Ellen Terry will never forget the afternoon that changed her life forever.
She was hosting a meeting for the Junior League of Dallas when her doorbell rang. But instead of a late member, a tow-truck driver stood on her front stoop and informed her that he was repossessing her Mercedes.
“I was in total shock,” Terry said. “I had absolutely no idea that we couldn’t afford the lifestyle that we were living.”
The family was forced to move immediately into a modest cottage, but after confronting her former husband, she discovered that things were much worse than she had expected. So she sent her two kids to live with grandparents and gave up a Highland Park home for an efficiency.
“It was a great leveler for me,” Terry said. “I thought that I was just going to raise my children, but suddenly I had to find a career.”
The former Hockaday teacher worked for a travel agency for a year, but struggled to make ends meet before deciding to try her hand at selling homes. Her first commission came from an unlikely-but-familiar source.
“I was waiting at a red light in my 12-year-old army green vehicle, when a former student pulled up next to me in a 500 SL Mercedes,” Terry said. “She pushed a button to roll her window down, and I had to crank mine down by hand.”
Terry told the student she was entering the real estate market and asked if she knew anyone looking to buy. As it turns out, the student needed a place to live, and Terry sold the woman her first house — fewer than 30 days after Terry entered the business.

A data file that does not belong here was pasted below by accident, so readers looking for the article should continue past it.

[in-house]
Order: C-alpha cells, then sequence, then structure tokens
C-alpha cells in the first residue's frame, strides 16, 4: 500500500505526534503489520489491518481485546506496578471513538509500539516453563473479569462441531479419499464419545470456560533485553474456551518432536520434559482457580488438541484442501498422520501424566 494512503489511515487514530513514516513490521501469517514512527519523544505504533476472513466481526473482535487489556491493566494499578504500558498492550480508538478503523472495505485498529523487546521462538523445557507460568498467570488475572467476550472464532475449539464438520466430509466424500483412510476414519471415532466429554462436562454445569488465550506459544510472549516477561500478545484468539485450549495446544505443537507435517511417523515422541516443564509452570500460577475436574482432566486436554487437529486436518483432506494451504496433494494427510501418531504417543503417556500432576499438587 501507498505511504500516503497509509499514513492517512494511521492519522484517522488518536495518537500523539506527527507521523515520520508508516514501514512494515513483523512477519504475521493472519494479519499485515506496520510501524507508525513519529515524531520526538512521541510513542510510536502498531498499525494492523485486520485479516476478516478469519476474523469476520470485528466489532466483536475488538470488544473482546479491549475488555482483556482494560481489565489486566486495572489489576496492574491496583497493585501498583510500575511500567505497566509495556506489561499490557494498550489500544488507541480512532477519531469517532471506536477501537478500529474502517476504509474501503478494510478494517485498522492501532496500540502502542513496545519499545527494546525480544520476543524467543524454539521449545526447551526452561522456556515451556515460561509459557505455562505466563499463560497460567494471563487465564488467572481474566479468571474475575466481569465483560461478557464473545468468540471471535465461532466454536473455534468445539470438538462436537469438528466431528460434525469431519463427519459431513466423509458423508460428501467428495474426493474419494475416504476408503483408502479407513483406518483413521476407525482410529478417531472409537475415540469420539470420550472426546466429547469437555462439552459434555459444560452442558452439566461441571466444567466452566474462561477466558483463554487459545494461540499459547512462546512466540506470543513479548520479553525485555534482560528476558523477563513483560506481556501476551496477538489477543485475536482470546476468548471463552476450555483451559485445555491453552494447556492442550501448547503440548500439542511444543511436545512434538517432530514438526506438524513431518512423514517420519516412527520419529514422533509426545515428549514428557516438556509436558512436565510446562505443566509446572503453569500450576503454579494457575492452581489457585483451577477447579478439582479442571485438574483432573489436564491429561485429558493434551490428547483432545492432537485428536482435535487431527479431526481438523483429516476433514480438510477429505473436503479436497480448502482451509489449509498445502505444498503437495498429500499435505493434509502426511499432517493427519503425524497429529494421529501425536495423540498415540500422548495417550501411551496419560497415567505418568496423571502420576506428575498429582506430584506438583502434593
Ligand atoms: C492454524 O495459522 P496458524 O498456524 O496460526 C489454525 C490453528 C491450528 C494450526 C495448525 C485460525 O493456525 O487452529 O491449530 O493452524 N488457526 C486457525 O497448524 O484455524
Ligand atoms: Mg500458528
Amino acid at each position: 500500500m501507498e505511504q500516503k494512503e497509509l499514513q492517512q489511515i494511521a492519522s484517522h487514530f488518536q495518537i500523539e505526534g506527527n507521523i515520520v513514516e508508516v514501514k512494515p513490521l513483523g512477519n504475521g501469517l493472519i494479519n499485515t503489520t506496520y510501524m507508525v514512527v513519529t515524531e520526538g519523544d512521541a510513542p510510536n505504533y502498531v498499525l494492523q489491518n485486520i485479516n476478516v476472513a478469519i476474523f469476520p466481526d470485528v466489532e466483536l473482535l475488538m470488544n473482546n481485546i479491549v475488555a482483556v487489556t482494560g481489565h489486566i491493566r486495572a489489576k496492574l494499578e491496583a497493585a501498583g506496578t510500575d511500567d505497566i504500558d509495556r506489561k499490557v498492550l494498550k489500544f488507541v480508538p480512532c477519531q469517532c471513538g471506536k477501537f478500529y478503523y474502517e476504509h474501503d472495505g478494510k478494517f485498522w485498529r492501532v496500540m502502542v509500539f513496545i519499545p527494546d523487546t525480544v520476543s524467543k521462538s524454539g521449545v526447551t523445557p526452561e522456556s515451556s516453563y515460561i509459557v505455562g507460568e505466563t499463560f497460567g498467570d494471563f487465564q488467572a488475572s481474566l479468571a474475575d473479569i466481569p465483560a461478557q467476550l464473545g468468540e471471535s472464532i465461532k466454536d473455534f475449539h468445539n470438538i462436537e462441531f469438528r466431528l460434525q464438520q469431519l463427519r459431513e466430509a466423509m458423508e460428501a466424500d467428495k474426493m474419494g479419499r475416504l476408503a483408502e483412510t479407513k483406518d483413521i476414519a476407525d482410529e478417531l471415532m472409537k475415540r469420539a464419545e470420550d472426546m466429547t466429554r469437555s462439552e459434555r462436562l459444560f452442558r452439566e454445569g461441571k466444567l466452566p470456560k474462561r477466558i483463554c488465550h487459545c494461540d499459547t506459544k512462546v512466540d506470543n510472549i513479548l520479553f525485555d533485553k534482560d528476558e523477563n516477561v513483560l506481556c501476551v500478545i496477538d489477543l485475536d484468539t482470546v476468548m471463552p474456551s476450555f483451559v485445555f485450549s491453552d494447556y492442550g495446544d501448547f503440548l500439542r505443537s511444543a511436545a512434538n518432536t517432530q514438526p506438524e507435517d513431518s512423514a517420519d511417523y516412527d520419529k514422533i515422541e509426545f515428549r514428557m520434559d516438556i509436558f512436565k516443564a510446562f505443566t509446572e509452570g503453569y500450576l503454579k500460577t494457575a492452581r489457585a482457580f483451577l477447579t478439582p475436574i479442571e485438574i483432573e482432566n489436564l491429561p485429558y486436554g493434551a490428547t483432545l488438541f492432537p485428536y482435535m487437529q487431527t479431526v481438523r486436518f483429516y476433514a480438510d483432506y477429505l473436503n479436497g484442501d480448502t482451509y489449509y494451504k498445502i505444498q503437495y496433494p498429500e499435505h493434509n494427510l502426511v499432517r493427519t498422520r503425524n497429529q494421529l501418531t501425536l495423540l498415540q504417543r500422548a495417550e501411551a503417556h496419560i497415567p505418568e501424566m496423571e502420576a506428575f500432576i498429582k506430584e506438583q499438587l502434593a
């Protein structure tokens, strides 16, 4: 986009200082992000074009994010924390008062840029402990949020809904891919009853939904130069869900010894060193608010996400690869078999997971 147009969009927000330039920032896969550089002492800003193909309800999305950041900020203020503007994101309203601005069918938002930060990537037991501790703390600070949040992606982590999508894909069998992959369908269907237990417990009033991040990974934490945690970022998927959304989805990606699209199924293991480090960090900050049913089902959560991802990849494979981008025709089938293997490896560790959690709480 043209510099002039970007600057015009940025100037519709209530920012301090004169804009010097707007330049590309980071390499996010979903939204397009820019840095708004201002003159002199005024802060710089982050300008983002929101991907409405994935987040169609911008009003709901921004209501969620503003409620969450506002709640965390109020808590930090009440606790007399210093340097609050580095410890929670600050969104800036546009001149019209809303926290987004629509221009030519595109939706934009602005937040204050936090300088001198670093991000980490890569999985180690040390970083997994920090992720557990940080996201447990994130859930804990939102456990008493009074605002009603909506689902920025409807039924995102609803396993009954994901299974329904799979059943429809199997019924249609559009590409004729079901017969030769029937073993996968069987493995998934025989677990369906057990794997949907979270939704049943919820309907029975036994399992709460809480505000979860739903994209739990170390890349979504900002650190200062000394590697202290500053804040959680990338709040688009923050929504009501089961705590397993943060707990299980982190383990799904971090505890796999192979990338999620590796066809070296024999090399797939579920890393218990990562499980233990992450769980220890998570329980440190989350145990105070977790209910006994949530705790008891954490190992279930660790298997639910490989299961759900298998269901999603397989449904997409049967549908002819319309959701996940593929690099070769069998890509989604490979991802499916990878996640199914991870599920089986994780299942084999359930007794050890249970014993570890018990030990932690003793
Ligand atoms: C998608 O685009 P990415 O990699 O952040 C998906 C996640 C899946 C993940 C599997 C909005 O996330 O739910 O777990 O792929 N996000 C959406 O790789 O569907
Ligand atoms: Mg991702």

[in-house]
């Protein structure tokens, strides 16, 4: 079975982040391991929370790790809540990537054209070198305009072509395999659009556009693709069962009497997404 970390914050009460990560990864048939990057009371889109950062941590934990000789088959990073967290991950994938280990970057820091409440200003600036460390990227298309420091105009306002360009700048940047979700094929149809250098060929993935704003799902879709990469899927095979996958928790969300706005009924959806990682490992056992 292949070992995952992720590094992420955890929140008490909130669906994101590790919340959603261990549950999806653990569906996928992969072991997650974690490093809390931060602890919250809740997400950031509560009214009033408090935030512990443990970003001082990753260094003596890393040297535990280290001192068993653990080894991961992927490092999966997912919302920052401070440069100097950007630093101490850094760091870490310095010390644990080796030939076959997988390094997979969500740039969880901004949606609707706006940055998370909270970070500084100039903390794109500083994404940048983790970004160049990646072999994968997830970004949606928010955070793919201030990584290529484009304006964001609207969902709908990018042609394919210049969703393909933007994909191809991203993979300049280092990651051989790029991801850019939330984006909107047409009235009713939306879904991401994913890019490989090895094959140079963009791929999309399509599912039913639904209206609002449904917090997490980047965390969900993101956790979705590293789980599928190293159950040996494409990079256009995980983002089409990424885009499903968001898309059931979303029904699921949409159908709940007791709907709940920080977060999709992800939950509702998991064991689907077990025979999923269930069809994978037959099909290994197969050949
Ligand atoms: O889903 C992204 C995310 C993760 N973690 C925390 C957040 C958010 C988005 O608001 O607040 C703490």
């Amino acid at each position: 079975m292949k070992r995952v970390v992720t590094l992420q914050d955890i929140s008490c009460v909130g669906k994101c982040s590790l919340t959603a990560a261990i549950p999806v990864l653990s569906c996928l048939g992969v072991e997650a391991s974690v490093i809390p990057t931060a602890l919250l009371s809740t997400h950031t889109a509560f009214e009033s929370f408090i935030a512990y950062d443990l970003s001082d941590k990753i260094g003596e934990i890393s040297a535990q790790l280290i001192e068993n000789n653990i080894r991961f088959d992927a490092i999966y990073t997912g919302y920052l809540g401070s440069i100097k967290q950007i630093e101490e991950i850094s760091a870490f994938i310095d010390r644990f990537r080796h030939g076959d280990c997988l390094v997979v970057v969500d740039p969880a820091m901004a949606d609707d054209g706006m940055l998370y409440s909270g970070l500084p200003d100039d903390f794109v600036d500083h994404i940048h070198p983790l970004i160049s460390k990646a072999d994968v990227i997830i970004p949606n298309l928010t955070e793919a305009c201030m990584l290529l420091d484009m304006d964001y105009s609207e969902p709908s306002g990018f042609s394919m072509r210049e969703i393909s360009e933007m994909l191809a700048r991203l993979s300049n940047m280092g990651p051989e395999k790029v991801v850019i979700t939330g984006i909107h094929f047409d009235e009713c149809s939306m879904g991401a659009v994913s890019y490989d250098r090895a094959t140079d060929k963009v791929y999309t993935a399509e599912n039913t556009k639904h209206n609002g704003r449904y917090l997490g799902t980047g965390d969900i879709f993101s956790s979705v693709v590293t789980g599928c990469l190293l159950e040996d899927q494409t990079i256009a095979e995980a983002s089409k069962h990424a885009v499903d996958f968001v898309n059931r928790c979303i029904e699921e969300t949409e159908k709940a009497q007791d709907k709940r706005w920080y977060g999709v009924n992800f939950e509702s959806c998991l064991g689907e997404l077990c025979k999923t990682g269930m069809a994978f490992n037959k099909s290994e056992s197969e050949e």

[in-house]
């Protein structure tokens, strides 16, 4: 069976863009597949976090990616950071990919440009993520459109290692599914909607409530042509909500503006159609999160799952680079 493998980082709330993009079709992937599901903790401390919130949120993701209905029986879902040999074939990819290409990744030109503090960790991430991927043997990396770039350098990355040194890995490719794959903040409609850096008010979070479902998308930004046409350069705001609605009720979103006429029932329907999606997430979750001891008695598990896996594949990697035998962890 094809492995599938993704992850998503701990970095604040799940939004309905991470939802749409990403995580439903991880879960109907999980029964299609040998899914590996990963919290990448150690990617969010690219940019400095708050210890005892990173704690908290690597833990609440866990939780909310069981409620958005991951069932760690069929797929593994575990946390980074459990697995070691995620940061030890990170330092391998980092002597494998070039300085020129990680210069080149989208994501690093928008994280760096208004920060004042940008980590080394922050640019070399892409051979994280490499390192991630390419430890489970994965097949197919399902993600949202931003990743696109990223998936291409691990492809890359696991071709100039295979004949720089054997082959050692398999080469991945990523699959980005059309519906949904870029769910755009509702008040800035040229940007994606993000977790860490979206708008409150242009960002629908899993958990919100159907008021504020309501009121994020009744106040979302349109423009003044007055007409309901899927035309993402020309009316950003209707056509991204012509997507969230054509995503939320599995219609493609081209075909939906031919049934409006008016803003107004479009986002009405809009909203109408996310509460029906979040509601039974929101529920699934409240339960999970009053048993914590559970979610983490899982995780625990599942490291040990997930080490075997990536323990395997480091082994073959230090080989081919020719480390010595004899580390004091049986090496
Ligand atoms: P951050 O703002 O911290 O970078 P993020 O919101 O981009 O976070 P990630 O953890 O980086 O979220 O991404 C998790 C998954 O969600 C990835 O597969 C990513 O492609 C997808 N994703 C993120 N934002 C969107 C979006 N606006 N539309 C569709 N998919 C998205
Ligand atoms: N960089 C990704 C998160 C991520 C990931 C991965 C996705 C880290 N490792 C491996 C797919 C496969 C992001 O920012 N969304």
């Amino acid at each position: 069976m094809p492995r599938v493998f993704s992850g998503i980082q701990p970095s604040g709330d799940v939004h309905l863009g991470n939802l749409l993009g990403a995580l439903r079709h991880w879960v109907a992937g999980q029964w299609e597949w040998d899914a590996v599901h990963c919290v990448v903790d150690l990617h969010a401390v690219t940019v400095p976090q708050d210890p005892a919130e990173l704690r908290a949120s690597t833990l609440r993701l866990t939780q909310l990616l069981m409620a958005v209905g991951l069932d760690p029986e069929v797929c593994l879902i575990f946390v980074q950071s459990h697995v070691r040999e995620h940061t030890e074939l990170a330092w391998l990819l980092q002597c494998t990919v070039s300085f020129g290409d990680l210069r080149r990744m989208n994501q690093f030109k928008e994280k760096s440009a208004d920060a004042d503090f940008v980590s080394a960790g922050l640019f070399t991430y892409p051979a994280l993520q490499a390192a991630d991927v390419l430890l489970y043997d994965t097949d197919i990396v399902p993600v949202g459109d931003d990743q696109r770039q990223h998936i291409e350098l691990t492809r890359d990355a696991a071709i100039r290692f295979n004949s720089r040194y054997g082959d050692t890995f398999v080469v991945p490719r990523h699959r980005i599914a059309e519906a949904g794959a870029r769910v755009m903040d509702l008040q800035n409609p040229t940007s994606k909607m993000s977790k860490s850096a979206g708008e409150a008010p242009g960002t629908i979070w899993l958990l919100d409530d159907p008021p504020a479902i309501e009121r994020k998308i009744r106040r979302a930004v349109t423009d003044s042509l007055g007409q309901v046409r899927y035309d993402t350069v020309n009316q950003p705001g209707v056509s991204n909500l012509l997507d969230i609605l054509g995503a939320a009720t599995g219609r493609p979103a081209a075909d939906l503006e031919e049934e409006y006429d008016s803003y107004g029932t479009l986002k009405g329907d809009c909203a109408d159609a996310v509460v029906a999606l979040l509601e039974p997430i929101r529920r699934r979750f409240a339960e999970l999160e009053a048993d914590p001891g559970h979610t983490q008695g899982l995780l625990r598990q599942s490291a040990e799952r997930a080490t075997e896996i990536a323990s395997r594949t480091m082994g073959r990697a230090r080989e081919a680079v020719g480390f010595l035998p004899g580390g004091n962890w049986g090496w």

Her second sale was to the couple who had vacated the first residence, with Terry making $25,000 commission in her first month. The rest, as they say, is history.
In 1979, Terry opened a firm with Bettie Abio and Lynda Adleta, just three years after she entered the industry. Two years later, Terry formed her own company, Ellen Terry Realtors, and left selling to manage her business.
She grew her firm to 50 employees before joining forces in 1995 with real-estate maven Ebby Halliday. The union, known as “the best of the big join[ing] with the best of the boutique,” allowed Terry to return to her true passion: selling.
“I was so happy to get back into the sales world,” Terry said. “To sell real estate makes my socks roll up and down.”
Halliday, Terry’s personal mentor, said she holds her in the “highest esteem,” citing her work ethic and quality as “top of my list.”
Terry, who said her firm has sold more than $5.5 billion in her 37 years in the industry, joined forces in 2011 with Briggs Freeman Sotheby’s International Realty, where she serves as the executive vice president.
More important to her than her sales figures, however, are her philanthropic efforts. Over the years, she’s given back to numerous causes and organizations, including CASA, Genesis Women’s Shelter, the Family Place, and the Suicide and Crisis Center of North Texas. She’s a sustaining member of the Junior League of Dallas as well as the Crystal Charity Ball Committee, and she’s received countless honors and awards for her efforts.
“Helping people has always been important to me,” Terry said. “I had a lot of people who were very good to me, and I believe that we need to be very giving to our communities.”
Camille Brennan, a vice president of Briggs Freeman, said Terry’s accomplishments are more lengthy than she’ll admit.
“Ellen has done so much in this industry, and for so many people,” Brennan said. “But she’s very modest; you won’t hear her singing her own praises.”
Though it would take pages to recount Terry’s career, her longevity as a Realtor can be summed up quite simply, Terry said:
“I love people, and I love pretty houses.”